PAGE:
This award is funded under the American Recovery and Reinvestment Act of 2009 (Public Law 111-5).

The main objective of the proposed research is to find a geometrically meaningful compactification of the moduli space of polarized K3 surfaces, obtained as an instance of Mumford's theory of toroidal compactifications. The theory requires a fan structure on a certain cone (equivariant with respect to a certain discrete group), and the motivating observation is that elementary ideas from Mori theory and mirror symmetry produce a canonical such fan: Namely the cone in question turns out to be the cone of effective divisors in the total space of a natural moduli space, Dolgachev's mirror to moduli of polarized K3s, and the Mori fan is a canonical fan structure on the effective cone of any variety. The hope is that (near its boundary) the associated toric variety carries a canonical universal family of pairs of K3 surface with divisor. The existence of such a family would naturally generalize the mirror symmetry programs of Kontsevich-Soibelman and Gross-Siebert, and at the same time unifying this work with Thurston's work on triangulations of the 2-sphere, and Looijenga's conjecture on smoothings of cusp singularities.

According to quantum field theory the physical universe is controlled by a so called Calabi-Yau manifold -- a certain kind of geometric object. As a result it is important to understand the set of such objects -- the so called Moduli space of Calabi-Yau manifolds, and in particular to understand the behavior of this space at infinity, i.e. near its boundary, or equivalently, to understand how Calabi-Yau manifolds can degenerate. One case is well understood: A complex 1-dimensional Calabi-Yau manifold is the surface of a doughnut, and as one moves to the boundary of the moduli space, one loop on the doughnut shrinks, the limiting point on the boundary of the moduli space corresponds to crushing this loop to a point -- which yields the space you obtain by taking a real 2 dimensional sphere and bending it until two points touch each other. The goal of the project is to understand what happens in the next higher dimension, complex dimension two, and thus to describe the boundary behavior of the moduli space of so called K3 surfaces.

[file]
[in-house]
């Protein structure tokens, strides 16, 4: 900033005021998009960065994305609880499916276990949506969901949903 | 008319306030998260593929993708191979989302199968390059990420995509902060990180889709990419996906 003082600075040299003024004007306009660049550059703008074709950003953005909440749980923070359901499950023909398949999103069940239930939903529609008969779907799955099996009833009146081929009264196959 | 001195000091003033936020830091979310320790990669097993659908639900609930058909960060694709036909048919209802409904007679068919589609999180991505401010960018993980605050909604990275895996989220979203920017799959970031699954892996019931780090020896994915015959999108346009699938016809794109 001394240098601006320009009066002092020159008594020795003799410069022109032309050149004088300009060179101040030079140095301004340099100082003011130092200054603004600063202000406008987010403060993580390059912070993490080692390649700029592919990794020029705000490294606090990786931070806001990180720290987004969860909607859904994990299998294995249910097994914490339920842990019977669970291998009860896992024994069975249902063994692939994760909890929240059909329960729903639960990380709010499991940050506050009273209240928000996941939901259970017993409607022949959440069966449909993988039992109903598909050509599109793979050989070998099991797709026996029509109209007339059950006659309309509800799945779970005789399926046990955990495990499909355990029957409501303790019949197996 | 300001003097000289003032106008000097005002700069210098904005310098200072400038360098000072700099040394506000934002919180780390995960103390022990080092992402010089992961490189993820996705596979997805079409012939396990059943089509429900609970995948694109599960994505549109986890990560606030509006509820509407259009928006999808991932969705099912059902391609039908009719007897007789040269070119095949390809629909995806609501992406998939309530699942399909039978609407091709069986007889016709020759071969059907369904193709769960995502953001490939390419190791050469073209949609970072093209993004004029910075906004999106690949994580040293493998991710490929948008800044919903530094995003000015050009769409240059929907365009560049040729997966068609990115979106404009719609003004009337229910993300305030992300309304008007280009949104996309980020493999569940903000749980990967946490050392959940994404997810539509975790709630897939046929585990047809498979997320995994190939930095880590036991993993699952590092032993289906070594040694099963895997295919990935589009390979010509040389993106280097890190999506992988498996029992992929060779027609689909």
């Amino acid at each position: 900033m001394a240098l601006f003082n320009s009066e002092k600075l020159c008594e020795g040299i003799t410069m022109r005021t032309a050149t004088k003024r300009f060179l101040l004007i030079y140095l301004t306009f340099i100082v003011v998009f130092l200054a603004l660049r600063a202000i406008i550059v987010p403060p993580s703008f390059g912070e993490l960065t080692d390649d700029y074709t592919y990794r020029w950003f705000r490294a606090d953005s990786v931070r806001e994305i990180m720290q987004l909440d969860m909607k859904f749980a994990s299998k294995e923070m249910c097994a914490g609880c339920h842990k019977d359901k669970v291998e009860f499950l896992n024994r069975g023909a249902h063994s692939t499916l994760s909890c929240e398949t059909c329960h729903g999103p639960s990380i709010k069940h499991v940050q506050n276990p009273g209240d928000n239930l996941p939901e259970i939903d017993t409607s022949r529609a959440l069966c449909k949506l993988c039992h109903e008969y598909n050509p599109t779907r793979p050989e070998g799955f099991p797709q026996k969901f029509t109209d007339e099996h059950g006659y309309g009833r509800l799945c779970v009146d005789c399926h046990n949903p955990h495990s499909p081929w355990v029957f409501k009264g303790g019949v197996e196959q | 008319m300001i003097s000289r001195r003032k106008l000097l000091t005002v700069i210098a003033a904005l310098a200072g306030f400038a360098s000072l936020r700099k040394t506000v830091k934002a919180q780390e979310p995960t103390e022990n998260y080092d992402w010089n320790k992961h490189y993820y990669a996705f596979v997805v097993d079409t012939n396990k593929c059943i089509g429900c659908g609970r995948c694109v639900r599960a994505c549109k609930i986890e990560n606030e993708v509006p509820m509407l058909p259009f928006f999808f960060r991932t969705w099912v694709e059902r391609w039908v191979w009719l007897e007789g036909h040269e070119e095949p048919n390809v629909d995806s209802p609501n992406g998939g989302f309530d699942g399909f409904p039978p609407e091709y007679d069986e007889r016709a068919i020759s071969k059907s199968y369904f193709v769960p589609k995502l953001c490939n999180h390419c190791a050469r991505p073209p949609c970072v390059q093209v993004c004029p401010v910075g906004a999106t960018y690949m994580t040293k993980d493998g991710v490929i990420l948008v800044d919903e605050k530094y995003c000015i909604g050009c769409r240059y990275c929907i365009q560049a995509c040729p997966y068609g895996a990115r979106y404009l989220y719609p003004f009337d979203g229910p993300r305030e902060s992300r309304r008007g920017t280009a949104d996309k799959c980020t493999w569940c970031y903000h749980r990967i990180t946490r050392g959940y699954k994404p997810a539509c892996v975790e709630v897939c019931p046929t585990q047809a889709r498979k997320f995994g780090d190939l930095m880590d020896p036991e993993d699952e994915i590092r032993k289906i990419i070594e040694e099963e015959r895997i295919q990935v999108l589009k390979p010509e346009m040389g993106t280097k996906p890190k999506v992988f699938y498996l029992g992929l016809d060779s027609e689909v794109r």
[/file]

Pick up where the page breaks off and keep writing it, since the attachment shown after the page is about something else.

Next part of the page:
National Science Foundation (NSF)
Division of Mathematical Sciences (DMS)
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Tie Luo
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University of Texas Austin
United States
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